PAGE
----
According to a new report from the panel, the UN's oil-for-food program in Iraq was plagued by mismanagement, corruption, and systemic problems that have left the organization weakened.
That is a central finding of the latest and most comprehensive report compiled by an independent panel headed by former U.S. Federal Reserve Chairman Paul Volcker.
The panel faulted top UN officials and the Security Council for permitting the smuggling of Iraqi oil outside the humanitarian program. That helped enrich the regime by more than $8,000 million, it said.
Volcker told the Security Council today it also failed to define responsibilities for the program and allowed Hussein too much influence in its operation.
"The inquiry committee has stripped away the curtain and shown a harsh light into the most unsightly corners of the organization." -- UN Secretary-General Kofi Annan
"No one seemed clearly in command. Delays in or evasion of decision making was chronic. The administrative structure and practices of the Secretariat and some agencies clearly were not up to the truly extraordinary challenge presented by the program. Sadly those weaknesses were aggravated by unethical and corrupt behavior at key points," Volcker said.
The oil-for-food program, which ran from 1996 to 2003, was designed to use revenues from Iraqi oil sales to help citizens cope with sanctions linked to Iraqi weapons of mass destruction and other issues.
Volcker said the UN succeeded in its main goal -- feeding Iraqis and preventing it from acquiring weapons of mass destruction. But he said abuses of the program revealed deep laws in UN management structures.
His panel's report recommends creating the new post of chief operating officer responsible for administration. Volcker also called for a more effective independent oversight board, an issue currently under debate by UN members.
"To some degree the organization has been weakened. That is why reform is so urgent. We commend our particular recommendations to you and we urge you and the general assembly to set firm benchmarks for progress," Volcker said.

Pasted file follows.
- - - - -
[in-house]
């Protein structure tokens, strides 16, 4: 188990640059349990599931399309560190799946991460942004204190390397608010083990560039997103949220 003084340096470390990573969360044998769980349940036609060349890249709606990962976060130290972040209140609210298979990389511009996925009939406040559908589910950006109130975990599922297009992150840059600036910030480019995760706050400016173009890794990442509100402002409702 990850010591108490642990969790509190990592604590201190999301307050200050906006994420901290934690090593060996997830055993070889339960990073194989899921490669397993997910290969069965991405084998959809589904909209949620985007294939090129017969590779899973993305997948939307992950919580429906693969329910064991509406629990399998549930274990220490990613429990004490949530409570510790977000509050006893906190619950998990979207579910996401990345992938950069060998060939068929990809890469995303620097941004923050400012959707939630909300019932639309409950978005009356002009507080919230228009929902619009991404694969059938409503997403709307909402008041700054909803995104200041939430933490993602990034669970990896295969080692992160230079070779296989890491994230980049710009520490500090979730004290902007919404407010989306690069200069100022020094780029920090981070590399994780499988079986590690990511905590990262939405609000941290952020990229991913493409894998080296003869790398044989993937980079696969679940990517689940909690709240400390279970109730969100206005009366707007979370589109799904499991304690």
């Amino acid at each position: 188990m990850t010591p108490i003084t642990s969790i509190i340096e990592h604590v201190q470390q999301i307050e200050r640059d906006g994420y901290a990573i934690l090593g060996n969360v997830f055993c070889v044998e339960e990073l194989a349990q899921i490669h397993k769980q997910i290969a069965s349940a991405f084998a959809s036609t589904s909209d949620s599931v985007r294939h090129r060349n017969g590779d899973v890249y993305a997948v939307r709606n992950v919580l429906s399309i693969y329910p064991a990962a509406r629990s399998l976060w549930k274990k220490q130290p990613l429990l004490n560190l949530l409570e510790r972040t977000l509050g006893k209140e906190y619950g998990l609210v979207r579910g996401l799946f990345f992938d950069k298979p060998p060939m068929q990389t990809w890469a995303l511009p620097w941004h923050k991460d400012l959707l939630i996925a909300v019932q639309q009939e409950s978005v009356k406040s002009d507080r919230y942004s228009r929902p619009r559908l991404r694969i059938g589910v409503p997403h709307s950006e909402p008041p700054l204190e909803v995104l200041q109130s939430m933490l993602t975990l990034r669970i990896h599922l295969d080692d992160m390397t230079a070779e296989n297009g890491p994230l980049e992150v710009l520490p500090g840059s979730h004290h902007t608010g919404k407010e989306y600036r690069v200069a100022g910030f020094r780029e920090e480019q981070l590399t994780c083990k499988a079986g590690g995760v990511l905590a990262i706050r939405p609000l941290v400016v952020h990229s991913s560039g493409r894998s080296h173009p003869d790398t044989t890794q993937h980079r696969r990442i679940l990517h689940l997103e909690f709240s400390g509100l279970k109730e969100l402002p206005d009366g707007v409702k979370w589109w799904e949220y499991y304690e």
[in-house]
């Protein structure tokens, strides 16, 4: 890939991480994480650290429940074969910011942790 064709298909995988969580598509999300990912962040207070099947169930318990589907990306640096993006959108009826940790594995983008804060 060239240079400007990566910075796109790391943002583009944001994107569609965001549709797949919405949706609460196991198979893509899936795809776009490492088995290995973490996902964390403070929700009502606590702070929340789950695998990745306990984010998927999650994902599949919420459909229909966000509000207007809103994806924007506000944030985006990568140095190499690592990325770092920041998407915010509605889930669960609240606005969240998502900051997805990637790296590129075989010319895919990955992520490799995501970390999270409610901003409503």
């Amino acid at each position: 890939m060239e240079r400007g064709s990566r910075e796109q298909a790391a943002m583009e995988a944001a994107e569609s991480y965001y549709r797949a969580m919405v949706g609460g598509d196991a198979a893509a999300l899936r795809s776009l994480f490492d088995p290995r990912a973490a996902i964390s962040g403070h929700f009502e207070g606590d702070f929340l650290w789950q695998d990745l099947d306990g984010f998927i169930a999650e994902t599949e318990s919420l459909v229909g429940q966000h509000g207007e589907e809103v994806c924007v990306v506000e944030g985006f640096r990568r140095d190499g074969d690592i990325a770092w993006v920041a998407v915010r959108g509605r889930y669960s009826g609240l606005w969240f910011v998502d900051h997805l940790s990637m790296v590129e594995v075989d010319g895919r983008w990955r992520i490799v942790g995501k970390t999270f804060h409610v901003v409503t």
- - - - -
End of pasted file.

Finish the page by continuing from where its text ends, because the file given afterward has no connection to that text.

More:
The report reaffirmed earlier findings that there was not sufficient evidence to show Annan tried to influence the procurement process for the program. But it pointed to management lapses and said he failed to properly investigate conflict-of-interest charges involving his son.
Annan told the council he accepted responsibility for the administrative failings of the program. He said the findings were embarrassing to the whole UN system.
"The inquiry committee has stripped away the curtain and shown a harsh light into the most unsightly corners of the organization. None of us, member states, Secretariat, agencies, funds, and programs can be proud of what it has found," Annan said.
Annan said the panel's report underscored the need for member states to agree on management reforms ahead of next week's UN summit.
That point was also stressed by the U.S. ambassador to the UN, John Bolton. He said "dozens of countries" were still resisting key reform proposals. Bolton said the status quo can no longer be accepted at the UN.
"This report unambiguously rejects the notion that business as usual at the United Nations is acceptable. We need to reform the UN in a manner that will prevent another oil-for-food scandal. The credibility of the United Nations depends on it," Bolton said.
Next week more than 170 presidents and prime ministers are to meet at the United Nations to affirm a development agenda. Mostly Western states have been pressing for agreements on human rights, terrorism, and management reforms.See also:
High Ranked United Nations Official Is Arraigned On Money Laundering Charge
UN Chief Seeks Mission Extension, Amid Corruption Allegations Against Former Oil-For-Food Head